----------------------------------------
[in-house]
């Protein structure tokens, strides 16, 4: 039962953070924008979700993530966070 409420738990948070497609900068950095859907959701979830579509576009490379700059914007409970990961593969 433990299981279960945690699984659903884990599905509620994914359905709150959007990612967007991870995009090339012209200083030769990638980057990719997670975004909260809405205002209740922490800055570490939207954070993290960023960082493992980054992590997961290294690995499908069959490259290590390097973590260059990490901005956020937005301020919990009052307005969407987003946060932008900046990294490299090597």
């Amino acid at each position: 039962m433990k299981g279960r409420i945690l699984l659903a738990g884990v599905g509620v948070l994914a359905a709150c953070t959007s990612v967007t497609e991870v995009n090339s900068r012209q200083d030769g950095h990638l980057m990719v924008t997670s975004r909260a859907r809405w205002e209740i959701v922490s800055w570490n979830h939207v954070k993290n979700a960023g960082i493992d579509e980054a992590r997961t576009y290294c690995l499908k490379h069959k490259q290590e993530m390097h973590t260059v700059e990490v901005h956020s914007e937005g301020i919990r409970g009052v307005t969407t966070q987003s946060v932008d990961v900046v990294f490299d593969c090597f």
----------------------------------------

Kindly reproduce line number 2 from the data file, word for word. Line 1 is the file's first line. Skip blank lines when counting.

């Protein structure tokens, strides 16, 4: 039962953070924008979700993530966070 409420738990948070497609900068950095859907959701979830579509576009490379700059914007409970990961593969 433990299981279960945690699984659903884990599905509620994914359905709150959007990612967007991870995009090339012209200083030769990638980057990719997670975004909260809405205002209740922490800055570490939207954070993290960023960082493992980054992590997961290294690995499908069959490259290590390097973590260059990490901005956020937005301020919990009052307005969407987003946060932008900046990294490299090597």